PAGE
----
Most readers I meet are reserved, practical, low-key, disciplined, taking a considered approach to the task of managing many variables as they strive to match their supply stream to their demand. That’s why I was a little surprised to hear the following at this year’s CLM Conference in Chicago.
“As logisticians, we’re steadfast in our passion for the profession—unwavering in our relentless pursuit of satisfying customers’ expectations at the lowest possible cost. Regardless of the situation around us, we continue to pursue excellence and deliver quality while maintaining the passion so necessary for us to be successful in our businesses.”
So says this year’s CLM Conference Chair Rick Blasden, senior vice president, ConAgra Foods. In fact, passion was the sub-theme for this year’s CLM proceedings.
My Italian heritage focused in on a word you don’t often hear in connection with logistics. Well, perhaps passion is evident when product is not where it is supposed to be, but logistics is usually approached in a pragmatic, disciplined, and scientific manner. Passion?
Sure, you can use Six Sigma techniques to break down, benchmark, measure, and improve every element in the logistics process, but as that old guy in the movie Jerry McGuire said, “If the heart is empty then the head doesn’t matter.”
“Regardless of the situation around us,” says Blasden. What causes us to dig deep and draw together the resources to craft a new process to solve the insoluble? An unrealistic anger at being bested by a seemingly insurmountable problem? A remembered sense of pride recalling past triumphs over all supply chain odds?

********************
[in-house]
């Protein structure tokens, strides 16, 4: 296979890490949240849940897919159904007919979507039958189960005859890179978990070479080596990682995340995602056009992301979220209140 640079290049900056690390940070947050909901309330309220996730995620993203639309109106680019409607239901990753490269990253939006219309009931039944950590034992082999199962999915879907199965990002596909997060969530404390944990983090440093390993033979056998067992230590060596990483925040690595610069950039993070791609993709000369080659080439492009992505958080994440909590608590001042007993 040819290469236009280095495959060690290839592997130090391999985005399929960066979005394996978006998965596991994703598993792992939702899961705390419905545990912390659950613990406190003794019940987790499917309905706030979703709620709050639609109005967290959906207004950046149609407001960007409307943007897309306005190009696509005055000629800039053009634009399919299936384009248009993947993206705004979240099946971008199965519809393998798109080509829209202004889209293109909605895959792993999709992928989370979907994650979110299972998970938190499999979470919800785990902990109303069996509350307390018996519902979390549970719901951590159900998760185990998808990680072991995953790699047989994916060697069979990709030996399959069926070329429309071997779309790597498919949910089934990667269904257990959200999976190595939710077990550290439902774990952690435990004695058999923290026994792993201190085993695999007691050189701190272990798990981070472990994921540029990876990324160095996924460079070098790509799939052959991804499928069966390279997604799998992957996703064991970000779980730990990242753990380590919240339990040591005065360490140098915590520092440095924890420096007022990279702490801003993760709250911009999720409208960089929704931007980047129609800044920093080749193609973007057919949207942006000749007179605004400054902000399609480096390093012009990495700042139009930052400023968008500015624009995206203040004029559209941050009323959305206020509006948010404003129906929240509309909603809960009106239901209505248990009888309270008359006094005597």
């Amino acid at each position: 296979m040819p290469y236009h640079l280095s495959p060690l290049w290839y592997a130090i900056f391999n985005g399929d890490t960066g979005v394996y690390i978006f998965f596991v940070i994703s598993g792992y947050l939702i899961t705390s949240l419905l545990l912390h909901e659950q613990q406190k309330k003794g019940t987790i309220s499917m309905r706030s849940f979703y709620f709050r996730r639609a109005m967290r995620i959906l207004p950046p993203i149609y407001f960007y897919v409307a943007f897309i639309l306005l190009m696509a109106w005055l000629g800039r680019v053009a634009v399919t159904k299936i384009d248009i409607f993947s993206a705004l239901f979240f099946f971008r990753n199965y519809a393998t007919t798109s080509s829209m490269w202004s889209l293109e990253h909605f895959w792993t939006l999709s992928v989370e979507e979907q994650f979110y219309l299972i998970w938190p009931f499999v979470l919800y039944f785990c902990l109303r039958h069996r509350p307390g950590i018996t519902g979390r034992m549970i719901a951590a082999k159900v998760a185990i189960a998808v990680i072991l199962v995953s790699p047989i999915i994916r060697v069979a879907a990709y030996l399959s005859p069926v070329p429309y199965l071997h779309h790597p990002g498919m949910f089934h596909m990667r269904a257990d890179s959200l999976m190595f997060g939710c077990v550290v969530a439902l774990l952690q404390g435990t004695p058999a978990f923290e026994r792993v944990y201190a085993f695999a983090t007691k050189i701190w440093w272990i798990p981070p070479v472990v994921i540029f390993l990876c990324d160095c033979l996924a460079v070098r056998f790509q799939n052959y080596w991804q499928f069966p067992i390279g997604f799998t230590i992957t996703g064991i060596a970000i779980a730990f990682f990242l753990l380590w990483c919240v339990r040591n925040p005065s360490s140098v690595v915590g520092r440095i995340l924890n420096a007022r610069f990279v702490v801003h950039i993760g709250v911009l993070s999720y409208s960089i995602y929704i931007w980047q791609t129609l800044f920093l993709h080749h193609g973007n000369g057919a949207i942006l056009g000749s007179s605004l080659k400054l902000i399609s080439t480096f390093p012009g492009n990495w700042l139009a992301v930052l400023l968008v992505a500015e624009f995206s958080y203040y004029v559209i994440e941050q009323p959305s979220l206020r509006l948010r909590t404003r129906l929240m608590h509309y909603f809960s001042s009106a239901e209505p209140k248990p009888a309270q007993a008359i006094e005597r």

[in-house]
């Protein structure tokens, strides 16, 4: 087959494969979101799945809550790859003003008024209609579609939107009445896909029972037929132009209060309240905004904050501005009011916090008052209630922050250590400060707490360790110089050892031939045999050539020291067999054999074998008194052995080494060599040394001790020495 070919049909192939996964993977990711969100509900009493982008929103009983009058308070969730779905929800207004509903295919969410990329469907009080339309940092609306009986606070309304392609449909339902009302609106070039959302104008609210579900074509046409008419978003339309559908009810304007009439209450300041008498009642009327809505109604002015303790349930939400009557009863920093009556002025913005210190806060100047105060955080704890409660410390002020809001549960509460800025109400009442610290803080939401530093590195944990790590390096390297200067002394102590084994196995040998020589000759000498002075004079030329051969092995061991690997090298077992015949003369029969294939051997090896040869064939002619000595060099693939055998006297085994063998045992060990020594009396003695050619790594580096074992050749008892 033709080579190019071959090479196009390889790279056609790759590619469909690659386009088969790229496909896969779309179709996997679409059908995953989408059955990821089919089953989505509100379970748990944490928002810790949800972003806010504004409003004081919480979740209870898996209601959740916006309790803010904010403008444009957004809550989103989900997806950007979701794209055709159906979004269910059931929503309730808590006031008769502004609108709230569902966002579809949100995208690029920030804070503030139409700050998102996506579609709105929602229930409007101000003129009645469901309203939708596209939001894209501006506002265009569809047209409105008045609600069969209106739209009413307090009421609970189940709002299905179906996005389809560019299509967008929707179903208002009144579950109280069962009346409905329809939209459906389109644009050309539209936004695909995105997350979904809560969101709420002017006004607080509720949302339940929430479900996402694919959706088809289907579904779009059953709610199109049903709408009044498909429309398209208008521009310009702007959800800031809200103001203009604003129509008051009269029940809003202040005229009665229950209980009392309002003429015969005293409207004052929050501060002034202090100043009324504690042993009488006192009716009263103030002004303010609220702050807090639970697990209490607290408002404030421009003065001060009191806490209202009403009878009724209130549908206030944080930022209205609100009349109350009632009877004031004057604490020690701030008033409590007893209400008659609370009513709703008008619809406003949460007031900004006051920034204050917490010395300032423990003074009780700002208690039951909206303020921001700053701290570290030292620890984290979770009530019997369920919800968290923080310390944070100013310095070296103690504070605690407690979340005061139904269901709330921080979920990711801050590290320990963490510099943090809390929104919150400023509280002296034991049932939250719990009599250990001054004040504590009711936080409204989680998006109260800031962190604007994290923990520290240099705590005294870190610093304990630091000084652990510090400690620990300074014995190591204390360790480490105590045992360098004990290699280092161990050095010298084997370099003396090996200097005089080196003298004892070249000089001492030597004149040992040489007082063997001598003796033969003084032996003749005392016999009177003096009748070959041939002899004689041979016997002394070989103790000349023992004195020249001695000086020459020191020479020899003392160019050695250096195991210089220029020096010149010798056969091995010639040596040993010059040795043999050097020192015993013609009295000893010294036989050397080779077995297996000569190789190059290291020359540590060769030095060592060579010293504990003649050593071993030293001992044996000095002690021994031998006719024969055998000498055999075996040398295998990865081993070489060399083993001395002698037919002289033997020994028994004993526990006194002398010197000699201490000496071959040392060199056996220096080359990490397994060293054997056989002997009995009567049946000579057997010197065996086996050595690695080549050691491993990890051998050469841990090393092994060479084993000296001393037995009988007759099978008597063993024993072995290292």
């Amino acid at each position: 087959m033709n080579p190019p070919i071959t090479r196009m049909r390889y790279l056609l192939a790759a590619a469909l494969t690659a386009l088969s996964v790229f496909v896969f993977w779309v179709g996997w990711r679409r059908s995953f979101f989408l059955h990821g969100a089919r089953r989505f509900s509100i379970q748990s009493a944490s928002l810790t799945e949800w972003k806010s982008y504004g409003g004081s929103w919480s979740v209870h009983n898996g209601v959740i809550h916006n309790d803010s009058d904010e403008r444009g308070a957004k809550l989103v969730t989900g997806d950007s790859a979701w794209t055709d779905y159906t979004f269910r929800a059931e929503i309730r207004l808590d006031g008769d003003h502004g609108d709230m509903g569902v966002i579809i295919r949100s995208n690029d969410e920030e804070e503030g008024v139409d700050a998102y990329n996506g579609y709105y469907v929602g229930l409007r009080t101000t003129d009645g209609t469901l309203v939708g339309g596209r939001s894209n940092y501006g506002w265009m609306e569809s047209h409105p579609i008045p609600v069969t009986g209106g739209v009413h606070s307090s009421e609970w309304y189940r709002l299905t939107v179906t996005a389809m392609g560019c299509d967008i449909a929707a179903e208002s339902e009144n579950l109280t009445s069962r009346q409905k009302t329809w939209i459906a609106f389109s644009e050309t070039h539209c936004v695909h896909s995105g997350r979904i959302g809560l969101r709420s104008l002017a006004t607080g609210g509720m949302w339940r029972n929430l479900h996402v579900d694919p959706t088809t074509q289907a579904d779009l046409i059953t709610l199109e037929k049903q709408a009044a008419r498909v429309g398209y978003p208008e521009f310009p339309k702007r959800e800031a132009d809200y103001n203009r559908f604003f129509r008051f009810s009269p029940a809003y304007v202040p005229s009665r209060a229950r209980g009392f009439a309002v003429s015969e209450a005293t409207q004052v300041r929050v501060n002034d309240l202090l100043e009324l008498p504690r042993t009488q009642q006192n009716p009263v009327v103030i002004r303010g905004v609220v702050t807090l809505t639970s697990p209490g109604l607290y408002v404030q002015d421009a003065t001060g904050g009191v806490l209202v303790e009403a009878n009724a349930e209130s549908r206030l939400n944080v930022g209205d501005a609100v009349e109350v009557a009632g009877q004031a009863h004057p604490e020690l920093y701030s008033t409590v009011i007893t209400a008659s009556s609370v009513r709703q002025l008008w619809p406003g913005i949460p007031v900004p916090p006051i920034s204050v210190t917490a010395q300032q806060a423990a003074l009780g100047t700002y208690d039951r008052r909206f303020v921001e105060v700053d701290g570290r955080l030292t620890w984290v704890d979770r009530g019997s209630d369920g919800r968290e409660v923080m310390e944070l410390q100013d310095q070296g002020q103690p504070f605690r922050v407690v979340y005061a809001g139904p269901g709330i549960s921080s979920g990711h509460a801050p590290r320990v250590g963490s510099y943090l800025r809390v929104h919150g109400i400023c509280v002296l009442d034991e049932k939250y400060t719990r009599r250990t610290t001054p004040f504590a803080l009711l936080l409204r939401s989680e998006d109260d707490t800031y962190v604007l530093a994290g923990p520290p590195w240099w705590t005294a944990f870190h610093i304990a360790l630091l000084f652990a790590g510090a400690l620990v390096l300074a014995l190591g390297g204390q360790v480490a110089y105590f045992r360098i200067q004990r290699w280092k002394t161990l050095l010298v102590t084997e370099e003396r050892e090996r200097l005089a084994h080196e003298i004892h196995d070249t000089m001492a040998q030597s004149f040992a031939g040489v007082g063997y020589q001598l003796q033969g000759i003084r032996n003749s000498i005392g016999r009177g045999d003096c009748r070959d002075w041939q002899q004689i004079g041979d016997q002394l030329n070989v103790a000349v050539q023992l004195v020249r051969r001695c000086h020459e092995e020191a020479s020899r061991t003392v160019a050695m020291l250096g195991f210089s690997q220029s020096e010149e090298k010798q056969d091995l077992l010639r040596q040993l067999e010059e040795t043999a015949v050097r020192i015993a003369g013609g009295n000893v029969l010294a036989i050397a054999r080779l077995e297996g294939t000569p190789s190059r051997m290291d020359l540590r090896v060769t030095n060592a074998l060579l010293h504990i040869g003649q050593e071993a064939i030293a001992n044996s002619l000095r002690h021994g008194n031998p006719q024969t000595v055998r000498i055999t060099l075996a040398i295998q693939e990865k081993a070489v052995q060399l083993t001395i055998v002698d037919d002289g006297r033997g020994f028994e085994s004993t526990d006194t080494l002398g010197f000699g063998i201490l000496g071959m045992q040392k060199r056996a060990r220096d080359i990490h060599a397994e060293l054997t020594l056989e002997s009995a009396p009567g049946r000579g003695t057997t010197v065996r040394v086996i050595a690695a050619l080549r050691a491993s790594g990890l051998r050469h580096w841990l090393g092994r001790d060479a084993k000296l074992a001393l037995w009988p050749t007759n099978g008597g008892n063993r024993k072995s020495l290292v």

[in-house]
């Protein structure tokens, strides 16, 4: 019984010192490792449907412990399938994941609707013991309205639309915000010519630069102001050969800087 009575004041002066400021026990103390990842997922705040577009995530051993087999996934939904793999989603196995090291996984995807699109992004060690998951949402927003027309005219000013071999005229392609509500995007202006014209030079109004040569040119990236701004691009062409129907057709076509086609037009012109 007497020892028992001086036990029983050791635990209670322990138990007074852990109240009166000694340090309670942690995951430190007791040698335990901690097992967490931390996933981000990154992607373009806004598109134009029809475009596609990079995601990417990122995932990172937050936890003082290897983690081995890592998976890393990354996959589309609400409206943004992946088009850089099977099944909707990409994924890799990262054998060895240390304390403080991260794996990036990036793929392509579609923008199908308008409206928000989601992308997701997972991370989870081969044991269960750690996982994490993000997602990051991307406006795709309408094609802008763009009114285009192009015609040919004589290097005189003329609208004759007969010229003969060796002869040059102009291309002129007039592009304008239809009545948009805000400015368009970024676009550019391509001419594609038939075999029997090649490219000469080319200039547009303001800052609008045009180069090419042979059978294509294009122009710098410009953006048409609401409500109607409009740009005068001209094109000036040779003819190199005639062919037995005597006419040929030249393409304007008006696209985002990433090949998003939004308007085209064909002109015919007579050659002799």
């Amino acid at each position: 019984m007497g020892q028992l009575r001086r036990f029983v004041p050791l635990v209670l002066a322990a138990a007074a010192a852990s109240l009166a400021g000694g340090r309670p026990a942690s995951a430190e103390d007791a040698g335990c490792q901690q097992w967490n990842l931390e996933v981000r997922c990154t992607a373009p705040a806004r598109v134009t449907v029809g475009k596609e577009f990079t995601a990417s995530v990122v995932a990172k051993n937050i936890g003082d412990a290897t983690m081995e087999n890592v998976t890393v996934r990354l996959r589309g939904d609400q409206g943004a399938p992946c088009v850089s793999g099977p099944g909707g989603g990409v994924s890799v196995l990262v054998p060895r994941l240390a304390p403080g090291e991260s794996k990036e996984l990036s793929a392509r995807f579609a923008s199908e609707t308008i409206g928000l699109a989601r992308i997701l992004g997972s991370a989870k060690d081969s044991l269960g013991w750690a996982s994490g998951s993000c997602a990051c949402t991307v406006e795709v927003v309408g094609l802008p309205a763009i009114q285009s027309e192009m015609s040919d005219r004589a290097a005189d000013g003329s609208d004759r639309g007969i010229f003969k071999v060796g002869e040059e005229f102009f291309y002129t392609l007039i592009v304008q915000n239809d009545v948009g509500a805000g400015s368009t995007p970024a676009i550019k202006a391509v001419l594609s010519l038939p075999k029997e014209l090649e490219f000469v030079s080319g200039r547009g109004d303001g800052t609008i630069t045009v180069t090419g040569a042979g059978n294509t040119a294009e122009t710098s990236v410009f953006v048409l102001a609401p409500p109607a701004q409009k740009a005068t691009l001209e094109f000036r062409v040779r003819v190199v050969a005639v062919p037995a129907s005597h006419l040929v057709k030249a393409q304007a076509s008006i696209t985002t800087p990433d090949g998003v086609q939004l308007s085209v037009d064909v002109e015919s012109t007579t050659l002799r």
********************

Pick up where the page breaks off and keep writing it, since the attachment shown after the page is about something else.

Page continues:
Passion gives us the heat that drives us to do things that perhaps a rational situation analysis would determine impossible, or at least not worth the extra effort. Yet in times of rapid change, coupled with economic stress, sometimes that extra effort is needed to ensure an enterprise survives.
Let me share with you an observation made by W.J. Persch, recently retired president of crane and component manufacturer, Demag Cranes. After more than three decades in our industry, having experienced firsthand much of the volatility of the past 30 years, Persch catalogs characteristics that organizations need: Survivors “surround themselves with talent. They provide the training/tools/time to address complex tasks; they see change as an ally; they create a culture that is not risk-averse; they are flexible while holding to core business values; they are service oriented, curious, creative, and passionate about their work.”
There’s that word again.
As you struggle with trying to squeeze value out of your process and boost customer service, or as you are frustrated by a new process that can’t seem to be nailed down, new regulations, or unrealistic customer expectations, draw on the passion you have for your profession. It will provide the heat needed to help you cook up solutions that may seem out of reach or unrealistic, but could make all the difference to your company and your career.